This post may contain affiliate links. This means that links to products or services may result in a small commission to us on qualifying purchases at no additional cost to you.
I have yet to meet a dog that enjoys getting a nail trim, but it’s just one of those things that must be done. If you want to take care of this task at home rather than at the vet’s office or groomer, you may be wondering how short your Labrador’s nails should be.
When your Labrador is standing up, the nail should be right at the edge of the pad, approximately 2 mm (0.08 in) from the quick. If the nails are touching the floor (or you hear them clicking), you should trim them without cutting the quick.
It is essential to know when, how, and why to cut your Labrador’s nails. Before actually doing it, you need to know how to determine the appropriate length to avoid injuring your dog.
How to Know When Your Labrador’s Nails Are Too Long
According to the ASPCA, your dog’s nails are too long when they’re about to touch the ground when it’s walking around. So if you can hear the nails “clicking” around on a hard floor, it’s time for a nail trim.
If your lab is more of a homebody or only plays in the grass, her nails may grow out more quickly than a dog that takes its walks on city streets and sidewalks.
You should check your lab’s dewclaws regularly to make sure they haven’t grown too long. Do this every time you bathe them, so every 1-2 months, at an absolute minimum. Because the dewclaws don’t get as much action as the others and aren’t usually in contact with the ground, they are more prone to growing out excessively or even becoming ingrown.
The dewclaw can also get snagged or broken off if it’s not trimmed appropriately, which can be painful for your pup.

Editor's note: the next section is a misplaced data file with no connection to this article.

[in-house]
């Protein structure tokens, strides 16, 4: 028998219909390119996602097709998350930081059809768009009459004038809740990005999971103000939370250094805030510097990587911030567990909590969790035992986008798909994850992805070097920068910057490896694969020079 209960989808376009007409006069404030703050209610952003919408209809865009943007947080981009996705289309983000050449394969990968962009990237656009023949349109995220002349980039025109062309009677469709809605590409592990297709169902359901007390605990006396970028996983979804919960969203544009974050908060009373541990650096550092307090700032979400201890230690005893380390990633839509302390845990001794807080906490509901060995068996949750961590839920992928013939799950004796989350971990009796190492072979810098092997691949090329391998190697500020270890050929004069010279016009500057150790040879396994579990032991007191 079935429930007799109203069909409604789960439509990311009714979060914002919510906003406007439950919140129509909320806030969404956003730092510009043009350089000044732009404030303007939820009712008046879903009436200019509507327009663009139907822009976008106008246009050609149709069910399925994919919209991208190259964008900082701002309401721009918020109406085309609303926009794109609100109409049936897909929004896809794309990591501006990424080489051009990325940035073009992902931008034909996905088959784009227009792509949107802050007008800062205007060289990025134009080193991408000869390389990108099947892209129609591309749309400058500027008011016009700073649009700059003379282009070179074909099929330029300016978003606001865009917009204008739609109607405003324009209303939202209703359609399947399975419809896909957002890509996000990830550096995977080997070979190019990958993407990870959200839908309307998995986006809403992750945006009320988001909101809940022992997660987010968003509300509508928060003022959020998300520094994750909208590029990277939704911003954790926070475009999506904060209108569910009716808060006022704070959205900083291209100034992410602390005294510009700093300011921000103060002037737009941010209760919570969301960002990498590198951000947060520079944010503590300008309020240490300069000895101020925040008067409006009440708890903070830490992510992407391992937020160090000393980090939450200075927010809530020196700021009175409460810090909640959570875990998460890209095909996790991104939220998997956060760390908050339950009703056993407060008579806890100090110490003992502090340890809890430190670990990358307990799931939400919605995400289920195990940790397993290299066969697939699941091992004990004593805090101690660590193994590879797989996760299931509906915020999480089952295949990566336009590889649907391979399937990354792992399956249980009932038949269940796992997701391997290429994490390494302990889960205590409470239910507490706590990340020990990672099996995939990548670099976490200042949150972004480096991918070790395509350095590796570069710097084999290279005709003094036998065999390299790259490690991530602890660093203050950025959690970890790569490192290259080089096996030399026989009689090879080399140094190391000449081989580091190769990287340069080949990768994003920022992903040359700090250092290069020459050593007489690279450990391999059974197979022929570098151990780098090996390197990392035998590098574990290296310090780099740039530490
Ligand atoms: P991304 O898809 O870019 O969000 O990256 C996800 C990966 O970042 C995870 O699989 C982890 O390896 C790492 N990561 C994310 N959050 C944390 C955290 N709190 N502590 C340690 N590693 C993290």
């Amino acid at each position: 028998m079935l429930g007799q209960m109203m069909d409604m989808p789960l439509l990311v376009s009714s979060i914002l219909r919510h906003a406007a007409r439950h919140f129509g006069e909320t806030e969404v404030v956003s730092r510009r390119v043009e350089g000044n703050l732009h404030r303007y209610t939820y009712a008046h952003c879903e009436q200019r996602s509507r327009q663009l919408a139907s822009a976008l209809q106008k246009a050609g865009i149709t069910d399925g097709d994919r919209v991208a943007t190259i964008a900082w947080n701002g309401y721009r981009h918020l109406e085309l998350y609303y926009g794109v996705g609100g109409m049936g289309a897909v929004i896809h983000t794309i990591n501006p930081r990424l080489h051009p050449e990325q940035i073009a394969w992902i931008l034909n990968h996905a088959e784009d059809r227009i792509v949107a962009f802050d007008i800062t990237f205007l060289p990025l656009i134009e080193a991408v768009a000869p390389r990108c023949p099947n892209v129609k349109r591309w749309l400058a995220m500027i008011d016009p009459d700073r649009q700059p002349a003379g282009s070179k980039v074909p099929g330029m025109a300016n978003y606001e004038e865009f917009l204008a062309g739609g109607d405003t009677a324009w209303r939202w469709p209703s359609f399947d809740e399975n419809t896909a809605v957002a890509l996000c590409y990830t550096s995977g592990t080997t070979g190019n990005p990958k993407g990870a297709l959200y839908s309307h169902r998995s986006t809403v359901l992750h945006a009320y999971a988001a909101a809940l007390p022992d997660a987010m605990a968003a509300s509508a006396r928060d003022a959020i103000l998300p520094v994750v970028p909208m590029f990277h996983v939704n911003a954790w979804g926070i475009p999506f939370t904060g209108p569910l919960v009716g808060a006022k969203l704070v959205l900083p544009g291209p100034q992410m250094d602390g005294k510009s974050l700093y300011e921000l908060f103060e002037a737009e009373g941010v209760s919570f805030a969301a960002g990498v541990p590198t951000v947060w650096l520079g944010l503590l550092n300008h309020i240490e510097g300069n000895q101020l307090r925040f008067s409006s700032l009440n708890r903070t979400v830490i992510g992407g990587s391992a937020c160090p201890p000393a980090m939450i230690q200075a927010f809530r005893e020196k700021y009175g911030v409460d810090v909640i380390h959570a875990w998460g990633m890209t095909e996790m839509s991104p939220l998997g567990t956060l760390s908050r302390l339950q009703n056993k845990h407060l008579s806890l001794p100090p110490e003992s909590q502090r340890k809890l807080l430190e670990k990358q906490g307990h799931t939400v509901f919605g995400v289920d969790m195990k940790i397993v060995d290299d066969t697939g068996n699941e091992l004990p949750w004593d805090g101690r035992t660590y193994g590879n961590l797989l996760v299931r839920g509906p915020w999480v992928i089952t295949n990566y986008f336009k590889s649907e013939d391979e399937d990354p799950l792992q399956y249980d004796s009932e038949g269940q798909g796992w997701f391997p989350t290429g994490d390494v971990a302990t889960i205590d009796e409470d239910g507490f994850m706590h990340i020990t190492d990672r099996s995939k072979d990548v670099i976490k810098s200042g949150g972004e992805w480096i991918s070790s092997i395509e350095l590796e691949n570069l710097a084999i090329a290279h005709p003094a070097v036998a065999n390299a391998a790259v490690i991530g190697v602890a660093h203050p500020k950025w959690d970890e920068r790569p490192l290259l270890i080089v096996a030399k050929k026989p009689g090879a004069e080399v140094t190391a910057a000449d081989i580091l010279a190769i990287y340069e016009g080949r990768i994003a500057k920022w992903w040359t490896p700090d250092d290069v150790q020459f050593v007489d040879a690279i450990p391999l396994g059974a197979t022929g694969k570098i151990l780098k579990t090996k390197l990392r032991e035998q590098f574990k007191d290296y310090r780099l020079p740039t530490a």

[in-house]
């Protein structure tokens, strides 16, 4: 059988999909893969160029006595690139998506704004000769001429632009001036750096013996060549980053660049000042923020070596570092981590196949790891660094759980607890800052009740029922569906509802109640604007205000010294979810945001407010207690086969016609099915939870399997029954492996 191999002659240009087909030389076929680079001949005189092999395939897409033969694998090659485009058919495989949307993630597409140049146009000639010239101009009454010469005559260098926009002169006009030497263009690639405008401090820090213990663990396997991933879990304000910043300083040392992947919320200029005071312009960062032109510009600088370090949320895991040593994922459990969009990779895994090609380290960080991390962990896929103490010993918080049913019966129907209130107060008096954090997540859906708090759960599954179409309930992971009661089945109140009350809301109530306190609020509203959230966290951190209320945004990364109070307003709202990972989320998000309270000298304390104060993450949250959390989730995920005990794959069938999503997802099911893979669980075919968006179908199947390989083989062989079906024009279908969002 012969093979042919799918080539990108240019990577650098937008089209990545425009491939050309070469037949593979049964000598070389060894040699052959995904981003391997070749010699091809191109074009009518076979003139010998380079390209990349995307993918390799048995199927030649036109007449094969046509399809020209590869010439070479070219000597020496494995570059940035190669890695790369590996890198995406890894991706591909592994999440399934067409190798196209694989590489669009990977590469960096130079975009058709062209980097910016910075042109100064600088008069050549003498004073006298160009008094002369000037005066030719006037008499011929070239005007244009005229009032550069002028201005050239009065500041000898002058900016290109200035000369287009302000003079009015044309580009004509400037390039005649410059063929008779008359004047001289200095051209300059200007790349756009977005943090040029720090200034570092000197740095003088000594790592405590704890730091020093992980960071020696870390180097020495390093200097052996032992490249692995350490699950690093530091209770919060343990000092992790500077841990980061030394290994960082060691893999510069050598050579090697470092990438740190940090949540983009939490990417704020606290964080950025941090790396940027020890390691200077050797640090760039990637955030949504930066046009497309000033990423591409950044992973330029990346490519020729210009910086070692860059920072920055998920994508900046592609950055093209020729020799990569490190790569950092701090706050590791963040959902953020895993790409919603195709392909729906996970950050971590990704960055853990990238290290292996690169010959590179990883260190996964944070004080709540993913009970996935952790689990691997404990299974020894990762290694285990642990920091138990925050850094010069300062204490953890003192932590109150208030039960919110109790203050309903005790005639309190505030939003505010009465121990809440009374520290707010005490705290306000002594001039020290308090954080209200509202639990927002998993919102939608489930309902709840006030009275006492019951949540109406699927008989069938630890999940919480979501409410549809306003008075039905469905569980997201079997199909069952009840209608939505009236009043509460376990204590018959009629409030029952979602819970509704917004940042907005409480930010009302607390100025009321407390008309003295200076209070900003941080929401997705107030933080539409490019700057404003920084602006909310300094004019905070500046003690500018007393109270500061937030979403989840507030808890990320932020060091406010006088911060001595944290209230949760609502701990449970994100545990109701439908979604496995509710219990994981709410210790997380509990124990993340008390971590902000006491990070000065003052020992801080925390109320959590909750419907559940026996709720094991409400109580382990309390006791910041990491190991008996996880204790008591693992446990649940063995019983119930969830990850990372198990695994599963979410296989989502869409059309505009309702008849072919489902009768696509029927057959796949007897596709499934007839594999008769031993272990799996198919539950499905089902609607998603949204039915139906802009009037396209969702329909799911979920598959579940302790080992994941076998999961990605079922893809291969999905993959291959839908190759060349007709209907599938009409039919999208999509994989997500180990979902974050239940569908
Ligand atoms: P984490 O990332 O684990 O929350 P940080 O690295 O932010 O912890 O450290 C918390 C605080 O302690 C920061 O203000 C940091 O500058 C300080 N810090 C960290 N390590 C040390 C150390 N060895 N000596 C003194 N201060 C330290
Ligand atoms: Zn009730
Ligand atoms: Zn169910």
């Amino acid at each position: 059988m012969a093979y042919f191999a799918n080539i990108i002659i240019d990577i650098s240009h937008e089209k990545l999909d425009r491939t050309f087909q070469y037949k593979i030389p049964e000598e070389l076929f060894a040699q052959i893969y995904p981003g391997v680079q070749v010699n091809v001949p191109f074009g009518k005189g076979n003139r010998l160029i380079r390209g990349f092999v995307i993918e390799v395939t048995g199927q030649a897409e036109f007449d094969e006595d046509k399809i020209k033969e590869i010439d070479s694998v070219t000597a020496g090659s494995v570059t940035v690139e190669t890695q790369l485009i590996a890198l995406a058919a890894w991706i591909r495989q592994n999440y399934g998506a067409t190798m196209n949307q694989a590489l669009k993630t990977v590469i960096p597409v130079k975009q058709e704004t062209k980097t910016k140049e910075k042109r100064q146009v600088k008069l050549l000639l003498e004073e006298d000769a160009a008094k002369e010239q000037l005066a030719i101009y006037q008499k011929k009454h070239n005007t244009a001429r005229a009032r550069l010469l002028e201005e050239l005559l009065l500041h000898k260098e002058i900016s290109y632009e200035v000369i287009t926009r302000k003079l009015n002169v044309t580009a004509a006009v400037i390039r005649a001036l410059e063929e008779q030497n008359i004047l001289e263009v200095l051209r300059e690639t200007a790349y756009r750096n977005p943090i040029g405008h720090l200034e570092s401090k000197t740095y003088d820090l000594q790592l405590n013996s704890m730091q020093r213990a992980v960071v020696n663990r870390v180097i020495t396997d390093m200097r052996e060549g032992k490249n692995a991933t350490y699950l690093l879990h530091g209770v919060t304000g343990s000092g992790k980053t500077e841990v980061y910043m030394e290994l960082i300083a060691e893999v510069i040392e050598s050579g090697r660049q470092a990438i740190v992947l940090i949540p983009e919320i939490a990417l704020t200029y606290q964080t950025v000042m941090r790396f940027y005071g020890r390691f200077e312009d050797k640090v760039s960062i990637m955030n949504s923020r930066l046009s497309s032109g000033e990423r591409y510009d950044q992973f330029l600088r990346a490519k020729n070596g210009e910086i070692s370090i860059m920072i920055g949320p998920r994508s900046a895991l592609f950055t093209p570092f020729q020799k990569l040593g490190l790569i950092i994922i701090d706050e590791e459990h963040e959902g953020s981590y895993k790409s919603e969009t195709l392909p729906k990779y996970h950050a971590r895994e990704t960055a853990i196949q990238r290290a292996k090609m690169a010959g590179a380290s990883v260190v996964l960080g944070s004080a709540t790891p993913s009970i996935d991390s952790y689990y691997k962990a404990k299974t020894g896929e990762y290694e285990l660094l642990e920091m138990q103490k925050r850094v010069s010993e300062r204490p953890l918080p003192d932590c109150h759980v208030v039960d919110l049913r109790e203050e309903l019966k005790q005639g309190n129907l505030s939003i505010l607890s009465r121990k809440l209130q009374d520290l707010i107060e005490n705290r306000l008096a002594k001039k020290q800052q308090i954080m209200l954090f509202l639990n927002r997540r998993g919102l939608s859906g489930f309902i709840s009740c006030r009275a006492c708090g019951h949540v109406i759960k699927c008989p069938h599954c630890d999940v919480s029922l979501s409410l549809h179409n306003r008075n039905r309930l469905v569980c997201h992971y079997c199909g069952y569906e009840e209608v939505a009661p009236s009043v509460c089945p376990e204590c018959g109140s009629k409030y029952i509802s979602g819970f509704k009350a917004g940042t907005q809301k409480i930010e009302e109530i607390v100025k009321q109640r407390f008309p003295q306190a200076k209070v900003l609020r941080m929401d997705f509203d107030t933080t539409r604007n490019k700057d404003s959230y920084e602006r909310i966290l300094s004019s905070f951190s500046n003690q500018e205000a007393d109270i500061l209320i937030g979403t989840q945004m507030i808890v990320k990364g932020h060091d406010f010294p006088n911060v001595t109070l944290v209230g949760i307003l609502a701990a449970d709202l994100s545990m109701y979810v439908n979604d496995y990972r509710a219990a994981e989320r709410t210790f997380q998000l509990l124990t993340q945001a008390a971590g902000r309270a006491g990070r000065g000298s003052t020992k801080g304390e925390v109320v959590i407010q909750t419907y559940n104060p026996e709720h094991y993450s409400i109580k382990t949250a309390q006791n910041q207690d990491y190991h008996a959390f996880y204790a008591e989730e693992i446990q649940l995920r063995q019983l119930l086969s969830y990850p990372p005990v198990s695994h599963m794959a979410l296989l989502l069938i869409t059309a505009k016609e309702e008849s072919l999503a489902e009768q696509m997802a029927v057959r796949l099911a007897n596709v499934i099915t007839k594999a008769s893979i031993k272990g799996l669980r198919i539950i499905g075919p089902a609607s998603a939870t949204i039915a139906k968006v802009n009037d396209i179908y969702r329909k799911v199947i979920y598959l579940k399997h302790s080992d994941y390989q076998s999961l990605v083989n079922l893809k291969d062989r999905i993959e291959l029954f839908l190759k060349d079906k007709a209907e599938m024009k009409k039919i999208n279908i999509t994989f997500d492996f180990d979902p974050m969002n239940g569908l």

Why Trim a Dog’s Nails?
Long nails can be uncomfortable for your dog to walk on. Leaving overgrown nails unattended for a long time can cause your dog to change their walk to avoid putting pressure on the nails. These changes can lead to injuries, joint problems, and even arthritis.
Just like humans, dog’s nails continuously grow. If they don’t wear down naturally during their activities, the nails can grow too long and need trimming. It’s essential to keep your Labrador’s nails short because it prevents them from getting snagged, breaking, or tearing, which can cause painful injuries.
Trimming Your Labrador’s Nails
Trimming your lab’s nails can be a quick and easy process if you start training her early to be comfortable with having her feet handled. However, the process can be a little trickier for older dogs or those who aren’t used to it.
Before we get into the specifics of cutting your lab’s nails, we need to look at the tools you’ll use.
Types of Nail Clippers
There are two main types of nail clippers for pets:
- Guillotine style
- Scissor style
Some people also use a nail grinder as an alternative to cutting the nails. The two types of clippers are similar, with slight differences in their designs.